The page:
By catering to new niche markets using “green” products and services, these businesses have emerged as future leaders in their sectors. Of course, not all companies are suited to finding such niches, but sustainability can be promoted in other ways like green working practices and processes, for example.
2. Employee motivation
Job seekers are increasingly attracted to companies that care for and about the environment. The employees of firms that promote sustainability are more likely to believe that their employer will care for them, and are more satisfied with their jobs. Such companies create a higher sense of personal and organizational purpose that makes work meaningful. A recent poll shows that millennials and Gen Z’s are more concerned about the environment than any previous generation. By extension, this means they prioritize employers that put sustainability at the forefront.
By some estimates, companies that follow green practices have a 16 percent boost in employee productivity. Although establishing a direct causal link can be difficult, some of the greenest companies, such as Cisco, Tarmac or Stantec, are also considered the greatest companies by employees.
3. More engagement
Beyond employees, greening initiatives signal to external stakeholders, such as investors and customers, that a business is committed to doing good. This can lead to increased investment, and higher customer and stakeholder loyalty, something that is pertinent in the wake of COVID-19 given that there is heightened awareness about the need to protect the environment. For example, highly sustainable companies benefit from superior stock market performance in the long run, according to research looking at American companies in the period 1993-2009. Investors are increasingly questioning firms on their commitment to sustainability, and expecting meaningful steps from them for integrating consideration of such issues into their investing criteria. This is reflected by the tenfold increase in global sustainability investment to $30.7 trillion by April 2019 since 2004.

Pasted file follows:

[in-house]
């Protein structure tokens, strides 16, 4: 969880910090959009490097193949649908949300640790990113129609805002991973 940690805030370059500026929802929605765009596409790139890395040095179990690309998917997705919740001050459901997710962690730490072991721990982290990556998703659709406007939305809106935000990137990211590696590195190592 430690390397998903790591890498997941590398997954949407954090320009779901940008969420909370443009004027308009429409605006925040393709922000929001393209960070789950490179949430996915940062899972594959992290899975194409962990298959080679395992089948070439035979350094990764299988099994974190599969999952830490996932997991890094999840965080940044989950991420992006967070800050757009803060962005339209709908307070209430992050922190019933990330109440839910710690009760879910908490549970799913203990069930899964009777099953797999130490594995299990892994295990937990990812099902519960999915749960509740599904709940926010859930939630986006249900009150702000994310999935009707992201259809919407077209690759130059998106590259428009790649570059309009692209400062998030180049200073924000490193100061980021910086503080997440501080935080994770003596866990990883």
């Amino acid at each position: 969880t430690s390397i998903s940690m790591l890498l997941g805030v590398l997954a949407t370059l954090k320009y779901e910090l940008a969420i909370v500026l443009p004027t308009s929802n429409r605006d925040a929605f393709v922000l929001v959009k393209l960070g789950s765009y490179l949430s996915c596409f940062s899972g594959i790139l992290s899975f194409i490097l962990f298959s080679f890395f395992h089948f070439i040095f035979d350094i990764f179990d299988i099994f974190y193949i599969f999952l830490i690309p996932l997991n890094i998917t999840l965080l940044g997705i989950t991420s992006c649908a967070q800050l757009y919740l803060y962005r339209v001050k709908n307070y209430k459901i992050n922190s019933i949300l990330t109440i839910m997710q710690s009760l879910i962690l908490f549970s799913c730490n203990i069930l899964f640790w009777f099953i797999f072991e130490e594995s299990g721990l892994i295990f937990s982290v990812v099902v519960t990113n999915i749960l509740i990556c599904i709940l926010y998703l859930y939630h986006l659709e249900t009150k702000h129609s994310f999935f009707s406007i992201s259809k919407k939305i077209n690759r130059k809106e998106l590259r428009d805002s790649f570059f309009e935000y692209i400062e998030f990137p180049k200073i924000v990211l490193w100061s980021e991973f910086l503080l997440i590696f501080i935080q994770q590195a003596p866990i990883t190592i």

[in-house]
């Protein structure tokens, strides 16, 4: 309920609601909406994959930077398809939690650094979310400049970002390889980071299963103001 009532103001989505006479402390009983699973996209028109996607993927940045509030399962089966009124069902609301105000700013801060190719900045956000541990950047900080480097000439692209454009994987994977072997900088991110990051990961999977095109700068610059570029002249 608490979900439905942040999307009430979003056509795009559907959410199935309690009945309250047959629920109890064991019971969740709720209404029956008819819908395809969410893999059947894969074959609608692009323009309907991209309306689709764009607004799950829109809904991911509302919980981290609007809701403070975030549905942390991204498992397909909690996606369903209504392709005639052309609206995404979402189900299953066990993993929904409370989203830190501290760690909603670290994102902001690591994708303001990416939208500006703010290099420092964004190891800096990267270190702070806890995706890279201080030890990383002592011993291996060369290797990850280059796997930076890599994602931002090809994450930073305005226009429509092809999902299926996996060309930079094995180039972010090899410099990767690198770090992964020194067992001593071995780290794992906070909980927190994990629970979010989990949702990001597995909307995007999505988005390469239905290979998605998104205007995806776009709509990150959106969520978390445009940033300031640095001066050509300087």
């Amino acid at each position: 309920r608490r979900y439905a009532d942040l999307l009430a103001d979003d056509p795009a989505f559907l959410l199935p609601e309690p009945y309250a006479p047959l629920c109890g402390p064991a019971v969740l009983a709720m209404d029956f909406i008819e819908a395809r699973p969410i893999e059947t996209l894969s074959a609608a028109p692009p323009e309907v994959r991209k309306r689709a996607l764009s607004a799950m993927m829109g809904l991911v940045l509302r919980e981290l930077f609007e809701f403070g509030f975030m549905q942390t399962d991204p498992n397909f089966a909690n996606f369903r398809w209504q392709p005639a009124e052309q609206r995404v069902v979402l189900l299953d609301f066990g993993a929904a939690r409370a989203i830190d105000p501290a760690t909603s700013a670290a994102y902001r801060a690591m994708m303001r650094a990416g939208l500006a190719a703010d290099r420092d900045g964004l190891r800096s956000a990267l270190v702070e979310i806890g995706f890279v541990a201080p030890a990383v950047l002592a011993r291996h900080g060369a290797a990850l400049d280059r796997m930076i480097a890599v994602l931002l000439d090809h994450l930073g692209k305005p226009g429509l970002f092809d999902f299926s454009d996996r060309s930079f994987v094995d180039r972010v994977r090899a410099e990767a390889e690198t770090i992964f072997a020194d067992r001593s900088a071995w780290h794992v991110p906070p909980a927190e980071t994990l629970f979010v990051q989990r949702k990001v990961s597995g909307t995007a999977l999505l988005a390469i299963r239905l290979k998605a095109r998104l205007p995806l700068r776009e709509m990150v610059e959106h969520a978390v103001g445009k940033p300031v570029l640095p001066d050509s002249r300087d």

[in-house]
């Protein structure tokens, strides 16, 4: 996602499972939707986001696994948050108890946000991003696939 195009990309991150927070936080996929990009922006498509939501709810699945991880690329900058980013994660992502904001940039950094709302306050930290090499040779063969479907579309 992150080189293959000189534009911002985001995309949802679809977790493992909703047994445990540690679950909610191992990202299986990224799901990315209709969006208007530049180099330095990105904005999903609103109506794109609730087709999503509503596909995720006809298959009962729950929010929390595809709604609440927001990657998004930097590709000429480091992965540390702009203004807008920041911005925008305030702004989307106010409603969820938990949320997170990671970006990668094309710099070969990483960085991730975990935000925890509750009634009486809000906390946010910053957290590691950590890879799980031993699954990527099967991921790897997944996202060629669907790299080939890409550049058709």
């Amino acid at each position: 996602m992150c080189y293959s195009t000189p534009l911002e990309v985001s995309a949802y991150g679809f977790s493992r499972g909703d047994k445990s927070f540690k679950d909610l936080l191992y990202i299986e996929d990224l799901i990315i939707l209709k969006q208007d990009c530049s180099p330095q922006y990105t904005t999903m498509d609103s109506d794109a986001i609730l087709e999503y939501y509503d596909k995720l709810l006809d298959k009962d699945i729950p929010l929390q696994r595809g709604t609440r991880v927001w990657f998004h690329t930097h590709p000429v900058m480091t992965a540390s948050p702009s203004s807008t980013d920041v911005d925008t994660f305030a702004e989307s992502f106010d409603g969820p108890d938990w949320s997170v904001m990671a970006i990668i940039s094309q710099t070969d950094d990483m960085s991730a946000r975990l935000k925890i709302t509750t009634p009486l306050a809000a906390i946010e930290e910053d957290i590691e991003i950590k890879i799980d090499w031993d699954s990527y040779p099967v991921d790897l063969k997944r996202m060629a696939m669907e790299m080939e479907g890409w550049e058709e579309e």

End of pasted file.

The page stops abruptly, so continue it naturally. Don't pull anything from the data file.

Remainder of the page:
More recently, Polysolar, a company that makes glazed windows that generate electricity, has secured more than double the investment it sought on crowdfunding platform Crowdcube. And companies, such as Unilever – the consumer goods giant that owns Dove, TRESemme, and Pond’s, as well as Breyers, Hellman’s, and Magnum, among others – have benefited from increased stakeholder engagement and loyalty by adopting greening practices and products, addressing a dark history of environmental exploitation.
It appears that long-plagued diamond purveyors are taking a similar approach, with Tiffany & Co. announcing in 2019 that it would take an industry-first step in diamond traceability by sharing the full craftsmanship journey of its newly sourced, individually registered diamonds beginning in the fall, a move that plays on then-CEO Alessandro Bogliolo’s belief that “customers care about your product—about your brand, about sustainability, about the beauty of your products.”
4. Increased efficiency
Greening processes can also result in efficiency gains by reducing energy costs, allowing businesses to secure green tax credits, improving operational efficiency, and embedding circular economy principles internally. Such gains directly translate into commercial benefits. As many as 75 percent of UK businesses that invested in green technologies subsequently enjoyed commercial benefits, even if financial concerns pose barriers to making these green investments in the first place. For large companies, such as Proctor & Gamble, these gains can run into billions of pounds.
Conversely, in cases where businesses harm the environment, they have to be prepared to incur significant costs. A prominent example is the famous case of Volkswagen, which has even adversely impacted the performance of other German car manufacturers like BMW and Mercedes Benz thanks to its emissions testing scandal.
Jagannadha Pawan Tamvada is an associate professor in Strategy and Innovation at the University of Southampton.
Mili Shrivastava is a senior lecturer in Strategy at Bournemouth University.